Run-off Elections – Not Ranked Choice Voting – Disenfranchise Voters

by Paul Hogarth on November 22, 2011

In conversations I’ve had in recent weeks with various political consultants, they make it sound like Ranked Choice Voting is the scourge of all our problems. I wish I could just dismiss it as griping from seasoned operatives who were more comfortable playing the old system, but the reality is that now two Supervisors are actively promoting efforts to go back to two-candidate runoffs. In the next few months, San Franciscans will hear all sorts of scare tactics designed to drive voters to repeal Ranked Choice Voting. Today, I will address the one you’ll hear about the most – that it “disenfranchises” voters because a candidate can win an election without a majority. While RCV defenders must address the problem with “exhausted” ballots, far more voters are disenfranchised in a runoff system – where turnout drops precipitously, especially among young voters and people of color. RCV should be amended so that voters can pick more than three choices, which would make it far easier than forcing voters to come back a second time, in order to ensure that the winner gets a true “majority” of all votes cast.

An “exhausted” ballot, in Ranked Choice Voting, happens when a voter either bullet-votes for one candidate who finished poorly – or filled out three choices on their ballots, but all three were eliminated. A ballot in the 2011 Mayor’s race, for example, that picked Leland Yee, Bevan Dufty and David Chiu would have “exhausted” – because none of these candidates were the top-two finishers. In those cases, the vote cannot be counted.

At the Board of Supervisors meeting on November 8th where he and Mark Farrell first proposed eliminating Ranked Choice Voting, Supervisor Sean Elsbernd said that “nine out of the eleven members of the Board of Supervisors were not elected by a majority.” What he meant, of course, is that if you include all the “exhausted” ballots in an RCV count, only Carmen Chu and Scott Wiener were elected with a majority of votes cast.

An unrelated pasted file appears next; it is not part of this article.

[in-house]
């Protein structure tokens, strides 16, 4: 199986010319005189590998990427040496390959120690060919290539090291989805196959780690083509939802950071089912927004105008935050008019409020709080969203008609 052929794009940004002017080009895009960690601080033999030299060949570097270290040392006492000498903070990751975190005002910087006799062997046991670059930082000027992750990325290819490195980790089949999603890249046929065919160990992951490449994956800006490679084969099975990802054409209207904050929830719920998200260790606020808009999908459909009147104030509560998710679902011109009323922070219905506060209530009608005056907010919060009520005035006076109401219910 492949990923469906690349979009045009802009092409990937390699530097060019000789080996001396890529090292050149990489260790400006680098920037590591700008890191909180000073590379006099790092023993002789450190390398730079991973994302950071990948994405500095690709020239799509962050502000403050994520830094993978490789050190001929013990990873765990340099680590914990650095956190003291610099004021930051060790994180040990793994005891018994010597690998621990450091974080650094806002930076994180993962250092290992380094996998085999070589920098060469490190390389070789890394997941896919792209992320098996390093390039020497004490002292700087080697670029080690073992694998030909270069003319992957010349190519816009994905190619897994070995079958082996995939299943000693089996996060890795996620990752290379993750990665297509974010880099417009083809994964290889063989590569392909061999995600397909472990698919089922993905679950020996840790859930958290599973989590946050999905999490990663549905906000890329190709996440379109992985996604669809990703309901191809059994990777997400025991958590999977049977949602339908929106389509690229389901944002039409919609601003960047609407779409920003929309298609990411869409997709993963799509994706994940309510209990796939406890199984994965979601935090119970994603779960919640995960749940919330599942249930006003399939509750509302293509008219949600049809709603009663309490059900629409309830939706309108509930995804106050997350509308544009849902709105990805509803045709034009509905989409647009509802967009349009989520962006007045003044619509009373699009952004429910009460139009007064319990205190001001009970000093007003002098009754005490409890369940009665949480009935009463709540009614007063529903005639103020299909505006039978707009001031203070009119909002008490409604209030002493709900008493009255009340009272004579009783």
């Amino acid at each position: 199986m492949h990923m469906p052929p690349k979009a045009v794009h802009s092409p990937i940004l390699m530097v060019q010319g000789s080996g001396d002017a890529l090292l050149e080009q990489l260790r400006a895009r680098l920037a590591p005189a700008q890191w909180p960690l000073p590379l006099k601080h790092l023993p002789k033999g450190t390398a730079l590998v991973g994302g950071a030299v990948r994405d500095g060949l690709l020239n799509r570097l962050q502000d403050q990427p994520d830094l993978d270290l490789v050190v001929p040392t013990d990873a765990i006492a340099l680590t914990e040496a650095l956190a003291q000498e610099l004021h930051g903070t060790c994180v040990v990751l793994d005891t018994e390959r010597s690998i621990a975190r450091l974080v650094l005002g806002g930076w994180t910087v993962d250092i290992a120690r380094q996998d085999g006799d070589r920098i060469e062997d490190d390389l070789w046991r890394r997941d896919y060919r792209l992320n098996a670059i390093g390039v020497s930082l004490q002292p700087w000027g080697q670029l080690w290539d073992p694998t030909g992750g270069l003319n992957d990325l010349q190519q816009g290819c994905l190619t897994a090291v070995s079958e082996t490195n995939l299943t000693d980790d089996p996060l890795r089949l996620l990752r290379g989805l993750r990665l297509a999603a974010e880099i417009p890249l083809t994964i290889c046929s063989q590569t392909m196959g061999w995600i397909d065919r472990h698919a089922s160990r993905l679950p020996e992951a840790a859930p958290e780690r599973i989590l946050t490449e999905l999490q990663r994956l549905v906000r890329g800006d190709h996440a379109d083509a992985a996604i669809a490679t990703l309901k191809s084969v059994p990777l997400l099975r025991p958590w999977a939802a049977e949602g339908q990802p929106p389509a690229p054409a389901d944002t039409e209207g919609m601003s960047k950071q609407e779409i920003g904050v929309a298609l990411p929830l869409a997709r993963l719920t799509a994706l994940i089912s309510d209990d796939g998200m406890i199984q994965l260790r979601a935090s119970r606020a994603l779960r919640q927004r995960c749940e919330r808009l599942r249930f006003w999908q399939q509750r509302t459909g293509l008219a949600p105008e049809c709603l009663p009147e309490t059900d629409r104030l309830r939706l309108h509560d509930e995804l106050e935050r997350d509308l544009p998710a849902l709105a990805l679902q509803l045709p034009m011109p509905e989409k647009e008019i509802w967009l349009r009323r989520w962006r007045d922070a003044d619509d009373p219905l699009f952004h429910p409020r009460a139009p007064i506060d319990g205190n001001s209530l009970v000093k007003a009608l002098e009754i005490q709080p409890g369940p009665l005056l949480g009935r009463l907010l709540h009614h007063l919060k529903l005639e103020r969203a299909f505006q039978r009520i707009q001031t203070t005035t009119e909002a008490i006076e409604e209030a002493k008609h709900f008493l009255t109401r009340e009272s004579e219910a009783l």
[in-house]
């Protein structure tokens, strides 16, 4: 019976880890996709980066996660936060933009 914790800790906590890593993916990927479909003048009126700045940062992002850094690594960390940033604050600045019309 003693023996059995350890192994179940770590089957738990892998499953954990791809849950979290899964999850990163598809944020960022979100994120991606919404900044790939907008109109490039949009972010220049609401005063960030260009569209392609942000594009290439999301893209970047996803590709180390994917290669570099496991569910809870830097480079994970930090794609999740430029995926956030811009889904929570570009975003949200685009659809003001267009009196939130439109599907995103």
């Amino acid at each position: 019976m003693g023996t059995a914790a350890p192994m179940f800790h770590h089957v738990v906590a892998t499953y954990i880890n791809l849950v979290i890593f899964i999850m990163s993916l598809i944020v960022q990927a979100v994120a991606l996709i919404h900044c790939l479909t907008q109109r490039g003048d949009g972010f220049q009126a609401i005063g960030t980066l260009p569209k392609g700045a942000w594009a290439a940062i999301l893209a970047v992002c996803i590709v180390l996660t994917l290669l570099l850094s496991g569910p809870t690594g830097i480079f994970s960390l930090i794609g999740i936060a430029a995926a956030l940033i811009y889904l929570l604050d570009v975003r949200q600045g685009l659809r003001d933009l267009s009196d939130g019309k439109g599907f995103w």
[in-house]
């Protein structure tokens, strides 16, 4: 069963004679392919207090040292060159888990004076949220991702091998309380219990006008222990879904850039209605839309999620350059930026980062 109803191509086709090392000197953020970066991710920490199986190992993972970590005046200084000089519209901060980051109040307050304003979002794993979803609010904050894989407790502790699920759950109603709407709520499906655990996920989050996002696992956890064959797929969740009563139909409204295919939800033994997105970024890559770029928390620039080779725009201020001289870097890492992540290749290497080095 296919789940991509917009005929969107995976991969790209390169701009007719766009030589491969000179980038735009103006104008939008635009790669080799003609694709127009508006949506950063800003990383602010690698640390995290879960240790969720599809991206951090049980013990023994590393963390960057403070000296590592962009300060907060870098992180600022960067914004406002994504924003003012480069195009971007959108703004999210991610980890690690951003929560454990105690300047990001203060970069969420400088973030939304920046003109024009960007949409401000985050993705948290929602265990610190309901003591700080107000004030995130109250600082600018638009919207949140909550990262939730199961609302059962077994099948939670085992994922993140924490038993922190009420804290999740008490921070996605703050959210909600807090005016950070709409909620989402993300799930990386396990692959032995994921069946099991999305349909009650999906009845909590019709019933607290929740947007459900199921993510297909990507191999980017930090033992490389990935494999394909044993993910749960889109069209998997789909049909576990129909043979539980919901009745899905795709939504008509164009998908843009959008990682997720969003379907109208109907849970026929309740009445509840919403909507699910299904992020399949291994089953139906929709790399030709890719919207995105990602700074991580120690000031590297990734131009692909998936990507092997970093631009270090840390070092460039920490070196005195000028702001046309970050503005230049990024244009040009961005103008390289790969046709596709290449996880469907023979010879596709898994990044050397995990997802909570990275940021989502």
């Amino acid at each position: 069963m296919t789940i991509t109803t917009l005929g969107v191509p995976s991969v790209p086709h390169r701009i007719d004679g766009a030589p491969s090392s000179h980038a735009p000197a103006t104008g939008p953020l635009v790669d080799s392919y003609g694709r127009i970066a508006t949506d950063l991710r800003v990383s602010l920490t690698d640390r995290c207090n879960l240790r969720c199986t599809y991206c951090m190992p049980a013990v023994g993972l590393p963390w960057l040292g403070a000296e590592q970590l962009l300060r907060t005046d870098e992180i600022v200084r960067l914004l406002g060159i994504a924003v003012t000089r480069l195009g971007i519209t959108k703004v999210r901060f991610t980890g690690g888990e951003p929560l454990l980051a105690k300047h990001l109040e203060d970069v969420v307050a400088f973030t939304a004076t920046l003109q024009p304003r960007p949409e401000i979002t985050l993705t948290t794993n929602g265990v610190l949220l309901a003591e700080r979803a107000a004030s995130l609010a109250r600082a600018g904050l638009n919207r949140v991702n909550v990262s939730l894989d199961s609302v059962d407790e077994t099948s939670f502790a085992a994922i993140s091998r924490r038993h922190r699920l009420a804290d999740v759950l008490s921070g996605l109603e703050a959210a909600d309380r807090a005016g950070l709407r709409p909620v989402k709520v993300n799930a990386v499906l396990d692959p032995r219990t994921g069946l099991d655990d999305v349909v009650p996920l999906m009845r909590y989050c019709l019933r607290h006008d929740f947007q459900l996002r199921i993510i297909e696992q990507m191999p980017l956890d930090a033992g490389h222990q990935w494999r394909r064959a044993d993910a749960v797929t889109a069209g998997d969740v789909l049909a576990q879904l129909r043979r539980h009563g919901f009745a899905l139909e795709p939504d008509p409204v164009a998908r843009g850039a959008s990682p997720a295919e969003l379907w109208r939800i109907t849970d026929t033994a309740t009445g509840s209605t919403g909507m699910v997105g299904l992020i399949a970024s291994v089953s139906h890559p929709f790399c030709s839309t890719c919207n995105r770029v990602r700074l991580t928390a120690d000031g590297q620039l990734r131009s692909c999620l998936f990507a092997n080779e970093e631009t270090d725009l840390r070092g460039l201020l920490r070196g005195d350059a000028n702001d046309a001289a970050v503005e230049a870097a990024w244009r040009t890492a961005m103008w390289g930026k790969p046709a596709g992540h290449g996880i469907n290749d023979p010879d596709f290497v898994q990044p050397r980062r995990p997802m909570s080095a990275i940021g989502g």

Which is technically correct, but intellectually dishonest. Because the same was true (if not moreso) under the old two-candidate run-off system, where far fewer voters returned to the polls in December – and therefore, the winner got less than a majority of votes cast.

Take the District 1 Supervisor election in 2000, for example, which used the traditional two-candidate run off. In November, more than 24,000 voters turned out for that ballot. Supervisor Michael Yaki came in first-place with 9,218 votes, with Jake McGoldrick a distant second. Because no candidate had a majority, we had a December run-off – and turnout declined by 40%. McGoldrick won in December with only 7,486 votes. While that was a “majority” in December, it was less than 31% of all votes cast in November.

Fast-forward to 2008 – where District 1 had another fiercely fought Supervisor election. After the Ranked Choice Voting tabulation, Eric Mar defeated Sue Lee – but because of “exhausted votes,” roughly 10% of the ballots were eliminated. Sean Elsbernd is correct that Eric Mar was “not elected by a majority” – because if you count exhausted ballots, he only got 46% of the vote. But the choice here is obvious: would you rather have a candidate who wins only 31% of the district, or 46%? Should we be more concerned with 10% of ballots that were exhausted, or 40% of the voters who didn’t come back?